The idea of a workflow sprang from manufacturing industries in the early 20th century, when research was made into the connection between the steps needed to complete a task, and the resulting output — essentially an early study of business efficiency. Later, with the introduction of the typewriter and copier, this same theory was transplanted to the office environment, where new systems for physical data storage and filing were needed to be expressed. Eventually even more complex workflows would arrive with the advent of computer technology, with its vast array of options for system architecture, and the availability of almost limitless storage for virtual data.
It was quickly learnt that the most effective method of analyzing and sharing workflow information was through a visual medium, using specific diagramming techniques to condense what could be a complex and time consuming process onto a single reference page. Although the visual style of any one diagram can vary greatly, they will commonly show a process as a set of steps, using iconography to depict inputs (data, resources, or materials), describing any transformations or decisions that need to be made, and similar illustrations for any process outputs or customer interaction.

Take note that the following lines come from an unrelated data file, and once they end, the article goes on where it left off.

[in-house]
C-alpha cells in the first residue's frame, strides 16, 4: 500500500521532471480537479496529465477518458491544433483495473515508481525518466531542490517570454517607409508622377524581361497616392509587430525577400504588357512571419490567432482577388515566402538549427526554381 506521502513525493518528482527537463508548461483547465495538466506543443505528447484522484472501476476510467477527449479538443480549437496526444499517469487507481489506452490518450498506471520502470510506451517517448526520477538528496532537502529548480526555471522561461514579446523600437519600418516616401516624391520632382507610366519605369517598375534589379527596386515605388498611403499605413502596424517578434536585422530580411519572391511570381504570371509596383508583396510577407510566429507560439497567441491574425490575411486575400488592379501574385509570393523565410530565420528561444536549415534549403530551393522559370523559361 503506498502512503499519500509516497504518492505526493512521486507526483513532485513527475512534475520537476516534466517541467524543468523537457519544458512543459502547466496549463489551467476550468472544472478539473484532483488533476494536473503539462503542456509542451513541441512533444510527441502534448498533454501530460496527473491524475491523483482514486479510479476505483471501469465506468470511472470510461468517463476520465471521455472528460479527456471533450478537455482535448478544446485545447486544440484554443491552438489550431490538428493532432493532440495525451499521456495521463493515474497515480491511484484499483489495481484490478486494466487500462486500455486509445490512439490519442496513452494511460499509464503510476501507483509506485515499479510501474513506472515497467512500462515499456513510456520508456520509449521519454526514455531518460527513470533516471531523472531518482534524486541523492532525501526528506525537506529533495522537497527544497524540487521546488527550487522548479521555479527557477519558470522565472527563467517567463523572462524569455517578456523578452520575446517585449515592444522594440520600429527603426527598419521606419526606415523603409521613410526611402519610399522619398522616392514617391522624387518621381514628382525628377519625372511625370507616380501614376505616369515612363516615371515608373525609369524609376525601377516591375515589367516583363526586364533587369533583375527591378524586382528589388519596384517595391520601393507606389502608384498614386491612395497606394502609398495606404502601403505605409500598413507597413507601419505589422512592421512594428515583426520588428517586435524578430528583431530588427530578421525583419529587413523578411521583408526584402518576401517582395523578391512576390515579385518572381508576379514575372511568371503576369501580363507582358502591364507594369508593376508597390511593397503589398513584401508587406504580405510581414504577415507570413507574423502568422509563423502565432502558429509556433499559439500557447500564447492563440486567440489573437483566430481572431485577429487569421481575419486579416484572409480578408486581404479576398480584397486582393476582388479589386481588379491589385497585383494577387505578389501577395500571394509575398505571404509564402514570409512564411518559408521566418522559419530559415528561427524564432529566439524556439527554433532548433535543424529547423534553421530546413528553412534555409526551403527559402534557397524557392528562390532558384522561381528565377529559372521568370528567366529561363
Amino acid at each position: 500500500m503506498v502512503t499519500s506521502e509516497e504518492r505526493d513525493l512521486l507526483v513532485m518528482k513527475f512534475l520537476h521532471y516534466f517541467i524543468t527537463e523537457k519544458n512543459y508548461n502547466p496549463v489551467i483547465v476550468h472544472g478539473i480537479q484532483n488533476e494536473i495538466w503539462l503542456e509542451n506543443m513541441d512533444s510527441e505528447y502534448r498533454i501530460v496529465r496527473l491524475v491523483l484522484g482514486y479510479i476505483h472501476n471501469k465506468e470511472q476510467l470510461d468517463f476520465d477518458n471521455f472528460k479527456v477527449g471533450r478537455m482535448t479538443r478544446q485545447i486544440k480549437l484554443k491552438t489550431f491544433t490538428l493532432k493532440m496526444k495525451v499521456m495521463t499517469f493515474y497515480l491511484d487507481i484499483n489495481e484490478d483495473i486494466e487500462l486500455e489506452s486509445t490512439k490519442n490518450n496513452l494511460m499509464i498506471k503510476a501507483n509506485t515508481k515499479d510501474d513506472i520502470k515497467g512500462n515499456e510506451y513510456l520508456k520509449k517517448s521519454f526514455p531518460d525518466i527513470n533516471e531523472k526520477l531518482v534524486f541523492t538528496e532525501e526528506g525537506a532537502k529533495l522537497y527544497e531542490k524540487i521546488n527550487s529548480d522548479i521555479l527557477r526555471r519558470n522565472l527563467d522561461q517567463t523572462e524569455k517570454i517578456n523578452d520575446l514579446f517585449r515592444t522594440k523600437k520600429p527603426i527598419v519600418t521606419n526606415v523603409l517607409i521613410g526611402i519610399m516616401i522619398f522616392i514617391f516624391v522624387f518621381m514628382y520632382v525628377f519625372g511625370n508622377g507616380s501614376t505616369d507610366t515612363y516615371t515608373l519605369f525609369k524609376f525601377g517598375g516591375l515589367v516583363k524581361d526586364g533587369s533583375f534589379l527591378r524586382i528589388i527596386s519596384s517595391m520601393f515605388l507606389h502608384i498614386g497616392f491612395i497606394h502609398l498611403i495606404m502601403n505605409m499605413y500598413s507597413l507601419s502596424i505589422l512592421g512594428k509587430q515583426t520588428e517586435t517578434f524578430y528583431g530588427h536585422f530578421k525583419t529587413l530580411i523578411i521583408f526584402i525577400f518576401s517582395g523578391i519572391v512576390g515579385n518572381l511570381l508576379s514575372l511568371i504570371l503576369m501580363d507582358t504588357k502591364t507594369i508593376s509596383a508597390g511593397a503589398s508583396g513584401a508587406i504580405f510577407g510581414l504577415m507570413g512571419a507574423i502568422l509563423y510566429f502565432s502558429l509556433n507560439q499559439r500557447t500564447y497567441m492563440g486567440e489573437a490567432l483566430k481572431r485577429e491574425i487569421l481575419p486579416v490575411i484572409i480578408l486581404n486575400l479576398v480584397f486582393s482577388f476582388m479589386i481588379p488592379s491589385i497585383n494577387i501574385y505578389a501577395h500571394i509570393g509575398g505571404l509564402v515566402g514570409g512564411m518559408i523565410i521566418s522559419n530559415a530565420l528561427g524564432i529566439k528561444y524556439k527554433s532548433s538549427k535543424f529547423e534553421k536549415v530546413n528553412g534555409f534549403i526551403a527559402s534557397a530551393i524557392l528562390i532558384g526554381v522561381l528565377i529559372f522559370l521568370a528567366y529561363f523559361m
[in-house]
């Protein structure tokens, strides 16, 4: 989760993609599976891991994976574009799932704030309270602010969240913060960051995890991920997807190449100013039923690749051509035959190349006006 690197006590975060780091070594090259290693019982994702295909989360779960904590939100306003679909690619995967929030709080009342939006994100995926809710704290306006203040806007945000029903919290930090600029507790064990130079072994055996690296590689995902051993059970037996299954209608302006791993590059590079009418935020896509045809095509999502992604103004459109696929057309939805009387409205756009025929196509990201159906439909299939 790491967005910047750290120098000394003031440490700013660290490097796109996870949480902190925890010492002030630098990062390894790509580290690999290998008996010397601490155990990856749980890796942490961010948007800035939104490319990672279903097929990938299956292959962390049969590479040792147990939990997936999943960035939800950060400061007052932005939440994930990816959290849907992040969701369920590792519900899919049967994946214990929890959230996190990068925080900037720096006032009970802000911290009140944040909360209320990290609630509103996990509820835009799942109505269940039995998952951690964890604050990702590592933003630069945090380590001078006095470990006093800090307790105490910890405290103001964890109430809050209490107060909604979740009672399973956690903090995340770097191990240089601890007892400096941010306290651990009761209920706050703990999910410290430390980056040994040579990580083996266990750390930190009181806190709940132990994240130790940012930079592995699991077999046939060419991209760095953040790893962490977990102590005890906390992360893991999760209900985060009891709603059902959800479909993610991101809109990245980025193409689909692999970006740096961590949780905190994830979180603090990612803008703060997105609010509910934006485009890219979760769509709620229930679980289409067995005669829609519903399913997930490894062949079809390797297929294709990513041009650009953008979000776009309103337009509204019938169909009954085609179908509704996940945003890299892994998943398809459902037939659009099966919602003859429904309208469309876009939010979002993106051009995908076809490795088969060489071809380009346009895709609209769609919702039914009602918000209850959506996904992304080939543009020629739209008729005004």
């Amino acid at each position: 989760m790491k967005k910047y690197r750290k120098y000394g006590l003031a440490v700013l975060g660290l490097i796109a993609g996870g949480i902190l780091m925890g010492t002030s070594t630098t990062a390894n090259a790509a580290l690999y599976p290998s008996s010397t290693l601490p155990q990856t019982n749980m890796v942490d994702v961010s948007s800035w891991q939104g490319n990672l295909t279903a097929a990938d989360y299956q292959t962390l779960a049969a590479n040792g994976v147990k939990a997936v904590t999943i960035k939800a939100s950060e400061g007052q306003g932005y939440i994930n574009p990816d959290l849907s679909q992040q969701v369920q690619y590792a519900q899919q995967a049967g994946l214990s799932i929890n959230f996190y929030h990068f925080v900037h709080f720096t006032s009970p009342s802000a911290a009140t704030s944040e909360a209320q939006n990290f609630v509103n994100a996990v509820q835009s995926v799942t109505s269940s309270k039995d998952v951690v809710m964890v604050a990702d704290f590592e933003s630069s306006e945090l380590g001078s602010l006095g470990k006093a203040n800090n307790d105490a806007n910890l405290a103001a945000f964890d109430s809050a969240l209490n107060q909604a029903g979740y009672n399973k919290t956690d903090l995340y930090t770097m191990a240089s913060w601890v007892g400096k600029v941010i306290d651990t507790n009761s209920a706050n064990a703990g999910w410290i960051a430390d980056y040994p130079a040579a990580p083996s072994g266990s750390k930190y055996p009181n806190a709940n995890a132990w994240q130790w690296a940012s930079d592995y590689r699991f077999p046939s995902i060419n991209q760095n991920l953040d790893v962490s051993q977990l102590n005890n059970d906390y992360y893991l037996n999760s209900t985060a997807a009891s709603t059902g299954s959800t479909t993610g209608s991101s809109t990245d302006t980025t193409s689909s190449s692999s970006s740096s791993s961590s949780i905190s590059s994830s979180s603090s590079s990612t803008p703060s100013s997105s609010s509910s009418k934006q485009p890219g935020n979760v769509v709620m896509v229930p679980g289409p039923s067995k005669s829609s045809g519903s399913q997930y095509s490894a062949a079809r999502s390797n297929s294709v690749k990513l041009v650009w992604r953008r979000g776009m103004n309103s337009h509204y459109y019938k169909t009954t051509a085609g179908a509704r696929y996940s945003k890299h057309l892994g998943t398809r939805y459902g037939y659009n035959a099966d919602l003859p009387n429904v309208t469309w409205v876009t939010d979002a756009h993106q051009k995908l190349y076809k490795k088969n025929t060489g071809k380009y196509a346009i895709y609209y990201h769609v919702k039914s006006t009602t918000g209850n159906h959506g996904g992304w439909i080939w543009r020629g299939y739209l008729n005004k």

A workflow diagram created using ConceptDraw DIAGRAM, showing a high level process involving many departments
The advantages these workflow diagrams offered to a company and its employees were numerous, and remain relevant to this day in all forms of business:
They define employee roles and responsibilities.
They allow for strategy optimization and efficiency by identifying bottlenecks, redundant steps, or problem departments.
Further to above, you can analyze a process as a whole, or focus on one of its constituent parts.
Ideas can be communicated between team members more effectively — visual communication takes away the need for in-depth knowledge of a subject